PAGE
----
Saudi Arabia, Miqdad et al, 18 October 2021, Cureus
This is an 18-year-old male with no significant past medical history, presented to the emergency department complaining of central crushing chest pain four days following the second dose of the BNT162b2 COVID-19 vaccine. The pain was aggravated by respiration with no radiation or other associated symptoms. Upon admission, his vital signs were: Temperature 36.6 °C, pulse rate 74 beats/minute, blood pressure 120/65, O2 saturation 99%, and BMI 30.1. Cardiovascular and pulmonary examinations were unremarkable.
Initial ECG was normal with no apparent abnormalities, along with routine blood workup (Table 1), aside from mildly elevated high sensitivity troponin-I (2ng/ml) on arrival at the emergency room. However, while the initial ECG was unremarkable, the following ECG started to show ST-segment elevation (Figure 1) together with a gradual troponin-I elevation (Figure 2). Hence, the patient was admitted to the cardiac care unit for close cardiac monitoring and further workup, including diagnostic coronary angiography.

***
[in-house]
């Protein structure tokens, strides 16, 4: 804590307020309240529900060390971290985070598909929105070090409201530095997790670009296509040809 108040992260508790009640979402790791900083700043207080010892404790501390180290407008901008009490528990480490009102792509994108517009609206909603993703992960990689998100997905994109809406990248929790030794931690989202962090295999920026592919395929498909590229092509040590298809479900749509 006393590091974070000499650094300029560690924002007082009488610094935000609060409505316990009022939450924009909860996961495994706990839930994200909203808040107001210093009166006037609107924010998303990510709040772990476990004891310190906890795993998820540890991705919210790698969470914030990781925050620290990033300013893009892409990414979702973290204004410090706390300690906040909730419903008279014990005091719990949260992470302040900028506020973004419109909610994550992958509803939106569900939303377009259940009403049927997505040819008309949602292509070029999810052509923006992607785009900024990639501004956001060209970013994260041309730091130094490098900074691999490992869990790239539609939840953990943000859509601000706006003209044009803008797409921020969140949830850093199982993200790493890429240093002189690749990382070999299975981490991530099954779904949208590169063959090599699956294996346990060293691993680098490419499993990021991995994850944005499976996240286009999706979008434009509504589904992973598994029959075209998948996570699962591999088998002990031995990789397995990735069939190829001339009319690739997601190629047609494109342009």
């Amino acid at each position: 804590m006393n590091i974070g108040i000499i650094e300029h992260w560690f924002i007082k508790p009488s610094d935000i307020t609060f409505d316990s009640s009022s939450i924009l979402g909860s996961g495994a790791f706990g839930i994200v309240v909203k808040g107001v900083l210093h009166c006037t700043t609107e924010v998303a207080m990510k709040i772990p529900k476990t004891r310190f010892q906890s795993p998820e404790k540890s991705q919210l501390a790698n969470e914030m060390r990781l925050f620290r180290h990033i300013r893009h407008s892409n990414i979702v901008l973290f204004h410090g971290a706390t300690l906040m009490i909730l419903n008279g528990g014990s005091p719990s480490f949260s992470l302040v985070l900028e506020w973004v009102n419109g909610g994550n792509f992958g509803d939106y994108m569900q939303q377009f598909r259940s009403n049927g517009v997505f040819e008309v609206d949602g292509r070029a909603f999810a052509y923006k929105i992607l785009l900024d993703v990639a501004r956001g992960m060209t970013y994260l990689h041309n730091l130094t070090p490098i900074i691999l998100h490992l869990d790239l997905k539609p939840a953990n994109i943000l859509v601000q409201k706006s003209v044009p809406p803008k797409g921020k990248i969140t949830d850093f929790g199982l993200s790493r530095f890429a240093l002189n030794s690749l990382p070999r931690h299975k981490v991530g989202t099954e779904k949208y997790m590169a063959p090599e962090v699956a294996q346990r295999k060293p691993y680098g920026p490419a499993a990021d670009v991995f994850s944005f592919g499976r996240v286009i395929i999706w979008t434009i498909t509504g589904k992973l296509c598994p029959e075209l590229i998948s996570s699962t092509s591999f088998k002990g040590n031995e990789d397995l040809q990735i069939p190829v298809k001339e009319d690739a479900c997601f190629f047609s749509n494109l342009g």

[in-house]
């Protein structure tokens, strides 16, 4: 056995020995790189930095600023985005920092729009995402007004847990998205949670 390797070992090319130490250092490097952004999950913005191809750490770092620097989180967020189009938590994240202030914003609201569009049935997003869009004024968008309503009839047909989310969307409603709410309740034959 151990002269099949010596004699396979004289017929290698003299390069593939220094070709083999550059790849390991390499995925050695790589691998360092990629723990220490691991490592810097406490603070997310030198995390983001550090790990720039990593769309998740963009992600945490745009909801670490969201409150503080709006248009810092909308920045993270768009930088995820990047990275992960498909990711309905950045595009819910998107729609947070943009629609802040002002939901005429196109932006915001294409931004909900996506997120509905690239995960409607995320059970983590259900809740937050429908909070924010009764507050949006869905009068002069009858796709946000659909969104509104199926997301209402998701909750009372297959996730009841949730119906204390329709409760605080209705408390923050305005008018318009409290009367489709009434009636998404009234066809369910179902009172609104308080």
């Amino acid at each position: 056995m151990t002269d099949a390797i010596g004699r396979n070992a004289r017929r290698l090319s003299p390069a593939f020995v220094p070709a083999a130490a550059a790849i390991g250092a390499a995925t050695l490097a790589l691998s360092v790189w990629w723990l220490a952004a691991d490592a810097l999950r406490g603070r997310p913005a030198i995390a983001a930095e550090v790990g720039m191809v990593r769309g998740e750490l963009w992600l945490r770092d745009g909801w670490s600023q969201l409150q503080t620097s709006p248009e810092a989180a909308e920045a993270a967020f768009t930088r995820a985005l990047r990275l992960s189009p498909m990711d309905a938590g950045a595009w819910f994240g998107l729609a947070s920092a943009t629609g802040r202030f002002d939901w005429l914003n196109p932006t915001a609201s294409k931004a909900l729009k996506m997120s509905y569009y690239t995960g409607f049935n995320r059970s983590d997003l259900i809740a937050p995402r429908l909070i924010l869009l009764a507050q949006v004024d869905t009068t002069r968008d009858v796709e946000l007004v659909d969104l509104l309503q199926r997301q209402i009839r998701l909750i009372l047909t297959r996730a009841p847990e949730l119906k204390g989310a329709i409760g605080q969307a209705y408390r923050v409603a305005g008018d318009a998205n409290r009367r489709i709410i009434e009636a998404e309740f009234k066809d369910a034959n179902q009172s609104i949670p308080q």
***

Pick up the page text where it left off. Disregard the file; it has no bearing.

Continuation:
Consequently, echocardiography showed normal global systolic left ventricular function with an estimated ejection fraction of 63%, along with normal right ventricular function and no valvular abnormalities. Diagnostic angiography revealed normal coronary arteries. Therefore, he was started on aspirin anti-inflammatory dose, colchicine, and proton pump inhibitors for a preliminary diagnosis of myocarditis. Additionally, cardiac MRI confirmed the diagnosis of myocarditis (Figure 3), with an estimated ejection fraction of 55%.